We had a record crop of position papers for the Collaborative Information Seeking (CIS) workshop we’re organizing at CSCW 2010. Underscoring the ubiquity of collaboration in information seeking, the position papers address everything from health care to emergency response to SecondLife to the information seeking ecology within the enterprise. The papers clustered out into several broad categories, although some papers could have been easily classified in more than one way.
We performed a quick triage of the papers to identify main themes, as shown below, but more insights are sure to emerge during the workshop.
- Transitions to collaboration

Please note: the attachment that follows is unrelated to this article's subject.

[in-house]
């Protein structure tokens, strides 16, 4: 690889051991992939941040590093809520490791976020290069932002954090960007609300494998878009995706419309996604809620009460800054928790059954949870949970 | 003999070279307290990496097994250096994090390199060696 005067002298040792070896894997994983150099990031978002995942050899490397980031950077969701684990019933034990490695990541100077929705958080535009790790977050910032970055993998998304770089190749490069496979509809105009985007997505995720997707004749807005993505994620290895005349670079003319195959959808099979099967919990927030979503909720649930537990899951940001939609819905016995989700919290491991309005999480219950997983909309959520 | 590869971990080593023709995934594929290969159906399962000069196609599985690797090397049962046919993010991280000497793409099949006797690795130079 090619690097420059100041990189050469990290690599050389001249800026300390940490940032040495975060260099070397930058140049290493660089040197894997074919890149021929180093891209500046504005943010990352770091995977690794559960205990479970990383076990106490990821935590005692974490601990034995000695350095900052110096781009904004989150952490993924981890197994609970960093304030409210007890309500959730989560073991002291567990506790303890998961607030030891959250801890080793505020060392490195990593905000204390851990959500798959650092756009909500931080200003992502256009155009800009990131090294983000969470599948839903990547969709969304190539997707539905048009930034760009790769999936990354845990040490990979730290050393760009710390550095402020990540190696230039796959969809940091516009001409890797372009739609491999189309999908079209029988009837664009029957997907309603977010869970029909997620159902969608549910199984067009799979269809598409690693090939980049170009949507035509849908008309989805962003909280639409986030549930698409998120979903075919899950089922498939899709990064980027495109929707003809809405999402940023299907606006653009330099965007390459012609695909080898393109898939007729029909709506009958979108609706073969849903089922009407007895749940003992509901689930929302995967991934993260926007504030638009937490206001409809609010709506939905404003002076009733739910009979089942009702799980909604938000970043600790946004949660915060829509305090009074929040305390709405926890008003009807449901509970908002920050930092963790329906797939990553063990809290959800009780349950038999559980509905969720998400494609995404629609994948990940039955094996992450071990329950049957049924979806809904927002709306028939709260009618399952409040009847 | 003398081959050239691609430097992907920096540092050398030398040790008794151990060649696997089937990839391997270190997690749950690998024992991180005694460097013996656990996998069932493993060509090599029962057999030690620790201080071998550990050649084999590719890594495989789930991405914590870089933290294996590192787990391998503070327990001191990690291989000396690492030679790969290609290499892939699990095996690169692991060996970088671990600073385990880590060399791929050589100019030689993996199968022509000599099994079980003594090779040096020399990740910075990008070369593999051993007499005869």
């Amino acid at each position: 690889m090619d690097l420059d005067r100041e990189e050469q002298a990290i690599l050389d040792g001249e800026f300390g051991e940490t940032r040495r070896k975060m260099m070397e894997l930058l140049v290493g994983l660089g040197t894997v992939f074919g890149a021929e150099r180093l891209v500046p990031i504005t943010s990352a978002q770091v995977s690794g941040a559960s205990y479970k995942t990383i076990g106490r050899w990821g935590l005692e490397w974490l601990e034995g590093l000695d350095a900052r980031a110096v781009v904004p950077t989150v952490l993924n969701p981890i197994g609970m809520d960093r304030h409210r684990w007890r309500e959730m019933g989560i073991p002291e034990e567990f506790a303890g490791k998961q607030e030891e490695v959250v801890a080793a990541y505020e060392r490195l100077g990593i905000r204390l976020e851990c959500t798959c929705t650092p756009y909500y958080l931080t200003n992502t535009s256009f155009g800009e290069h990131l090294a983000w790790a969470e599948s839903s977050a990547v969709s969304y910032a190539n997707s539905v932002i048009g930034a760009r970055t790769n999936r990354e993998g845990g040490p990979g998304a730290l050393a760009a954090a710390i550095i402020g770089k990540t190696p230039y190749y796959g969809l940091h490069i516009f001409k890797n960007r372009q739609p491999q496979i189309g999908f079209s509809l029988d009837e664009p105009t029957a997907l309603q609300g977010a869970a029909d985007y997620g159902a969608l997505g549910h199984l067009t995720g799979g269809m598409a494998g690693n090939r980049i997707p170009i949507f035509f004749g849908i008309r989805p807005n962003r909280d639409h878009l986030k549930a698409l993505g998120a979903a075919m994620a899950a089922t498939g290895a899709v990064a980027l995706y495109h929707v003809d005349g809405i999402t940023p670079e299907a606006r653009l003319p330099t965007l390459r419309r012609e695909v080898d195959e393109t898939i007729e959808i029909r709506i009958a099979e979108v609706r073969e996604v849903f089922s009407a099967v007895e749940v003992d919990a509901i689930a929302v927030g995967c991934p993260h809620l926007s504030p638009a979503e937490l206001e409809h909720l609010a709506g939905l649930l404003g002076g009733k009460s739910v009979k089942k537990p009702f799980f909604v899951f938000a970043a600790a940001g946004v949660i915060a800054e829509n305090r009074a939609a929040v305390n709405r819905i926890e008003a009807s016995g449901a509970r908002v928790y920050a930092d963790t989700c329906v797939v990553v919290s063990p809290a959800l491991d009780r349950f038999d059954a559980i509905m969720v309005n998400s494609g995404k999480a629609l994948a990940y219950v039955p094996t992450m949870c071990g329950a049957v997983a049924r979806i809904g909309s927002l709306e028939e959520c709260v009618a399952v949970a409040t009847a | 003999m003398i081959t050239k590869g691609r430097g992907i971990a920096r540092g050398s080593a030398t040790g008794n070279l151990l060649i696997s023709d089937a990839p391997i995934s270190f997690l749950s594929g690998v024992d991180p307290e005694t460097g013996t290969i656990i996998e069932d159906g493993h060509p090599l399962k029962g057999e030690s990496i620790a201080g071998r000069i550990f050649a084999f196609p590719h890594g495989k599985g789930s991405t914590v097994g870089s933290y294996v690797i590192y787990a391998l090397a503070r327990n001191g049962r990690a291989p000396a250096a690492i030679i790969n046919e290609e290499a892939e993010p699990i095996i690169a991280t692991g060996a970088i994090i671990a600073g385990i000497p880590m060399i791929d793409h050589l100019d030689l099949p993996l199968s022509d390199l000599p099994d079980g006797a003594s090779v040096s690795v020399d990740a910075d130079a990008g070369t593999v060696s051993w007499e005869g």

- Descriptions of CIS activities
- Models and consequences
- Interfaces and systems
This categorization of papers takes us from related activities that might provide context for the collaboration (and triggers to collaboration, as Karunakaran et al. point out), into more detailed descriptions of collaboration. We then generalize from description to create models, which in turn might inform the design of interfaces and systems. This seems like a balanced set of contributions in this relatively young area, and will surely stimulate discussion at the workshop.
What seems to be missing at the moment is work that closes the loop and evaluates the use of collaborative search tools in support of real work. Perhaps that should be the focus of the next iteration of this workshop.